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Tuesday, April 9, 2024

Illinois Supreme Court Rules that Home Rule Units Not Restricted From Adjudicating Moving Violations or Traffic Offenses

On April 4, 2024, in Cammacho v. City of Joliet (2024 IL 129263), the Illinois Supreme Court used a case involving municipal tickets issued to truckers driving overweight vehicles to clarify that Section 1-2.1-2 of the Illinois Municipal Code does not prohibit home rule municipalities from using an administrative hearing process to assess fines in cases involving the movement of motor vehicles or reportable offenses under the Illinois Vehicle Code because Division 2.1 does not contain language restricting home rule authority. However, because the tickets issued to the truckers did not comply with the procedures required by the City's own ordinances, the fines assessed by an administrative hearing officer were reversed.

Division 2.1 of the Illinois Municipal Code (65 ILCS 5/) sets forth a system of administrative adjudication which, at the time the overweight tickets were issued, applied only to home rule municipalities (the statute now permits non-home rule municipalities to adopt Division 2.1 by ordinance). Section 1-2.1-1 excludes two types of offenses from adjudication under Division 2.1: “(i) proceedings not within the statutory or the home rule authority of municipalities; and (ii) any offense under the Illinois Vehicle Code or a similar offense that is a traffic regulation governing the movement of vehicles and except for any reportable offense under Section 6-204 of the Illinois Vehicle Code.”

Two appellate courts had interpreted subsection (ii) of Section 1-2.1-1 as a restriction on home rule powers; according to those appellate decisions, Division 2.1 of the Municipal Code deprived home rule units of the jurisdiction to adjudicate traffic regulations governing the movement of vehicles or reportable offenses under Section 6-204 of the Illinois Vehicle Code.

The Supreme Court noted that the powers of home rule units when exercising any power pertaining to its government and affairs are limited only by the Illinois Constitution itself or preemption of home rule authority by the General Assembly. It also cited Section 7 of the Statute on Statutes (5 ILCS 70/7) to point out that since January 12, 1977, whenever the General Assembly chooses to limit the powers of a home rule unit by statute the legislature is required to insert into the statute specific language limiting or denying the power or function of a home rule unit and specifically setting forth how it is a limitation or denial of home rule powers.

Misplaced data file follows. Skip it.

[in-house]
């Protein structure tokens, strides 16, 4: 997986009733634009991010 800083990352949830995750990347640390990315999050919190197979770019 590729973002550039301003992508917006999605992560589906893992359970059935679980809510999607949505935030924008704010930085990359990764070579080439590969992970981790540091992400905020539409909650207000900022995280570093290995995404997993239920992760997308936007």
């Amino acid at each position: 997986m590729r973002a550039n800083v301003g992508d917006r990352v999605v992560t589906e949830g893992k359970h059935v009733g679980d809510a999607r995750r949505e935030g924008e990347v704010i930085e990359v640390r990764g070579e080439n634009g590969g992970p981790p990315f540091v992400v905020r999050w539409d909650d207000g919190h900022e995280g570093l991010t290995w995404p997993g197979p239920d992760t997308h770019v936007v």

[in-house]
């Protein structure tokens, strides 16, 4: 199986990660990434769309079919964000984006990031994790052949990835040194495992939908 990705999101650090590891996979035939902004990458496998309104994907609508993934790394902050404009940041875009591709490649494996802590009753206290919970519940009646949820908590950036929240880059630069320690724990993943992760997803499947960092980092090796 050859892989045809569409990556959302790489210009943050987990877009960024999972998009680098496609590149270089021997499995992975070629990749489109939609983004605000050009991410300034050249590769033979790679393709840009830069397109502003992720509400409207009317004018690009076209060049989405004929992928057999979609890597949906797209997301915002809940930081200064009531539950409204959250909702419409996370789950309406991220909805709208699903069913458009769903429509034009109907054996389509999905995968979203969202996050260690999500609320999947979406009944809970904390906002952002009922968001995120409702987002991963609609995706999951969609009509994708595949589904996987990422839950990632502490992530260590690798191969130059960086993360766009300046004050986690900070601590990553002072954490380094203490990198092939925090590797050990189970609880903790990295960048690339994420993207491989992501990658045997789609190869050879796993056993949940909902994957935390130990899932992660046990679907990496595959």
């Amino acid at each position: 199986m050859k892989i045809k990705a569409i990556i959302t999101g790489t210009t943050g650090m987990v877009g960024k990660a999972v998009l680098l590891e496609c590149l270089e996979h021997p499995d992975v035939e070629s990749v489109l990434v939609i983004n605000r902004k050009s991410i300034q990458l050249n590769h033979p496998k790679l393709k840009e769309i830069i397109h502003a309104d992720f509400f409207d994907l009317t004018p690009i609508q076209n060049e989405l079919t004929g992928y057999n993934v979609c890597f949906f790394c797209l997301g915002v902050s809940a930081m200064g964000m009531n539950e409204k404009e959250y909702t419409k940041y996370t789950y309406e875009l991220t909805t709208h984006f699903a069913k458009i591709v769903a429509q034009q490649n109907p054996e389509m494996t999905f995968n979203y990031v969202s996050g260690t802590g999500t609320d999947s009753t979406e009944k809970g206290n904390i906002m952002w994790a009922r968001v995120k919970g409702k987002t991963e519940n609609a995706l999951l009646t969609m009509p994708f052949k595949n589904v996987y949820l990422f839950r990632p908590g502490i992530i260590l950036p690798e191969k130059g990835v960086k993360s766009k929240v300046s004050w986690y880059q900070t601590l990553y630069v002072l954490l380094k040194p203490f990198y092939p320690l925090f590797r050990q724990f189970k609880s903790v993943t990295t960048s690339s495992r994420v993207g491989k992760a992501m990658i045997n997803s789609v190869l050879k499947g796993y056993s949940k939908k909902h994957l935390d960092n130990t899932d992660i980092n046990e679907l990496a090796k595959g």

Since Section 1-2.1-1 does not use language explicitly restricting or denying home rule authority, it is not a restriction on home rule powers. The portions of the previous appellate decisions which had held otherwise were explicitly vacated. The Court noted that the language in Division 2.1 stating that only home rule units could use Division 2.1 was simply a grant of authority to home rule units, not a restriction of home rule power (as mentioned above, the statute now grants non-home rule units the authority to use Division 2.1).

The Supreme Court stated that, although home rule units were not required to use Division 2.1 of the Municipal Code to adjudicate ordinance violations, the advantage to doing so is that the findings, decisions, and orders of hearing officers may be enforced in the same manner as a court of competent jurisdiction (65 ILCS 5/1-2.1-8). If another method of adjudication is used, the municipality must first commence an action in circuit court to convert the administrative decision into a collectable judgment. (An adjudication of a moving violation or a reportable offense requires the municipality to register the adjudicative decision with the circuit court if it seeks to enforce the decision as a debt. The strong implication of the decision is that the remedies of Section 1-2.1-8 are not available.) The opinion is silent as to what procedures should be used to report the adjudication to the Secretary of State.

The Court concluded by examining the language of the City's Code of Ordinances. It noted that the Code required police officers to issue a uniform traffic citation “in the case of a reportable offense of the Illinois Vehicle Code…”. Since the drivers who received the tickets for driving overweight trucks were CDL holders, violations of overweight vehicle ordinances were reportable violations under Section 6-204 of the Illinois Vehicle Code. Since the City's own ordinances required such offenses to be prosecuted in the circuit court, the administrative decisions issued by the City’s hearing officer were reversed.

Post Authored by Todd Greenburg, Ancel Glink



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